Johnjoe McFadden has a new paper Integrating information in the brain’s EM field: the cemi field theory of consciousness. In it he writes : “that consciousness implements algorithms in space, rather than time, within the brain’s EM field. I describe how the cemi field theory accounts for most observed features of consciousness and describe recent experimental support for the theory. I also describe several untested predictions of the theory and discuss its implications for the design of artificial consciousness. The cemi field theory proposes a scientific dualism that is rooted in the difference between matter and energy, rather than matter and spirit”.
In large part the paper is a summation of other papers and arguments by McFadden so it serves as a great overview of his cemi theory. His arguments about information integration are somewhat new. He specifically distinguishes two types of information integration:
- Temporal integration via a causal chain of operations in time.
- Spatial integration over space at a single moment in time.
McFadden claims most of what the brain does is temporal integration but it is unconscious. Consciousness itself is produced by the brain’s EM field that occurs at single points in time. Temporal integration is similar to Turing machine computing where instructions are executed serially (although instructions could be executing serially in multiple threads in parallel) to arrive at a result. Fields in contrast can integrate information at a single moment in time. He writes:
Force fields physically integrate complex information that may be simultaneously downloaded from any point in the field. This is apparent to anyone who views a TV show that has been transmitted from a single transmitter to their smartphone, alongside a thousand other people who may simultaneously view the same program on their phones in a thousand different locations. Moreover, an EM field can, like an integrated circuit, compute.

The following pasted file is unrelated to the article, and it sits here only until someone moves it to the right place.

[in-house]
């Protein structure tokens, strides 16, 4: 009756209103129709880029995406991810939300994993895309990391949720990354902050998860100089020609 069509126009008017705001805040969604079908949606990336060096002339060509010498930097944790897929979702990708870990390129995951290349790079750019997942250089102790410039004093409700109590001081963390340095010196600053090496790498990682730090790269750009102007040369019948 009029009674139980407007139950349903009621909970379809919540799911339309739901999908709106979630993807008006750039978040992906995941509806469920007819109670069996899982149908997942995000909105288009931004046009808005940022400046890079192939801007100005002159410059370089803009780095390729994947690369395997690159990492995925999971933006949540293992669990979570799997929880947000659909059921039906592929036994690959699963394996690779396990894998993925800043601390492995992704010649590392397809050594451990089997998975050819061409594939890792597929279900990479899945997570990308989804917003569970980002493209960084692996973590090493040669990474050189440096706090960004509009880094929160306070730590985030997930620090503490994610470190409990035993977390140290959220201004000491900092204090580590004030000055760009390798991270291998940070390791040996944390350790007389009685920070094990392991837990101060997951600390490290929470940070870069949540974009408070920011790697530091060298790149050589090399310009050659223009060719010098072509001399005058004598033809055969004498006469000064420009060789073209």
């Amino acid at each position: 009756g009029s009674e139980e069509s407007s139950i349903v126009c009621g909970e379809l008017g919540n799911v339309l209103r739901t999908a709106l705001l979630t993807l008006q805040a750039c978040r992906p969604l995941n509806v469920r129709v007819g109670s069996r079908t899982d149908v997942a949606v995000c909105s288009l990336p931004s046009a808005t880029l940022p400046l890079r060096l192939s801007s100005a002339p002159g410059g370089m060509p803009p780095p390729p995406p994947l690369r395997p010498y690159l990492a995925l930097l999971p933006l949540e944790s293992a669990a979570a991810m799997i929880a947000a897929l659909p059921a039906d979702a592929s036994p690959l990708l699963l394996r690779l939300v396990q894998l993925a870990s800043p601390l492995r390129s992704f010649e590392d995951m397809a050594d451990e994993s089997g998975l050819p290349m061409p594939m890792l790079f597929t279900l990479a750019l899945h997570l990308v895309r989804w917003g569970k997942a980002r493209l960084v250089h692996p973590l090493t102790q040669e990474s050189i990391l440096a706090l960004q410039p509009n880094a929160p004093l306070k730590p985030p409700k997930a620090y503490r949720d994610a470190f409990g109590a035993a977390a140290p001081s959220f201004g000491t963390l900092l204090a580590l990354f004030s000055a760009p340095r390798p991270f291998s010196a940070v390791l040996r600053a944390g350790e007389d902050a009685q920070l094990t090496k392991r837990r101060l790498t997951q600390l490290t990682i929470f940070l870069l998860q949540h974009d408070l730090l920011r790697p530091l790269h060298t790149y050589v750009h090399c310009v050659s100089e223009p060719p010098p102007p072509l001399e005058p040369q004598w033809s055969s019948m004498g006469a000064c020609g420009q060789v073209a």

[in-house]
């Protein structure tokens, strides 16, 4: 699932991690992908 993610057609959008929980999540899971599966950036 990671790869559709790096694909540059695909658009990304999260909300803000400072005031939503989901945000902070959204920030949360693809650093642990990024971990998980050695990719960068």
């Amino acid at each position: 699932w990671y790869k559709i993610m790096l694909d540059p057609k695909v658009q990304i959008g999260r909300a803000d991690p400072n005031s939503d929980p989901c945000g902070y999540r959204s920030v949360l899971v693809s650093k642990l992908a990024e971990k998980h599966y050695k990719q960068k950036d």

The view that emerges for me is that consciousness proceeding in frames from moment to moment with calculations occurring in multiple worksheets in the background with the final result updated from the background worksheets synchronously at single moments in the foreground via the brain’s EM field. This seems broadly compatible with global workplace theory with the brain’s EM field constituting the substrate for the workplace itself.
Especially notable is the expressed dualism which seems to preserve our intuitive sense about the world – that it is composed of matter and mind – without appealing to the supernatural. By replacing the Cartesian mind with energy and force, we remain rooted in physics and the physical.
Update: The paper by McFadden has a broken link to the youtube video of the artist creating the Robert Downey drawing. The correct link is: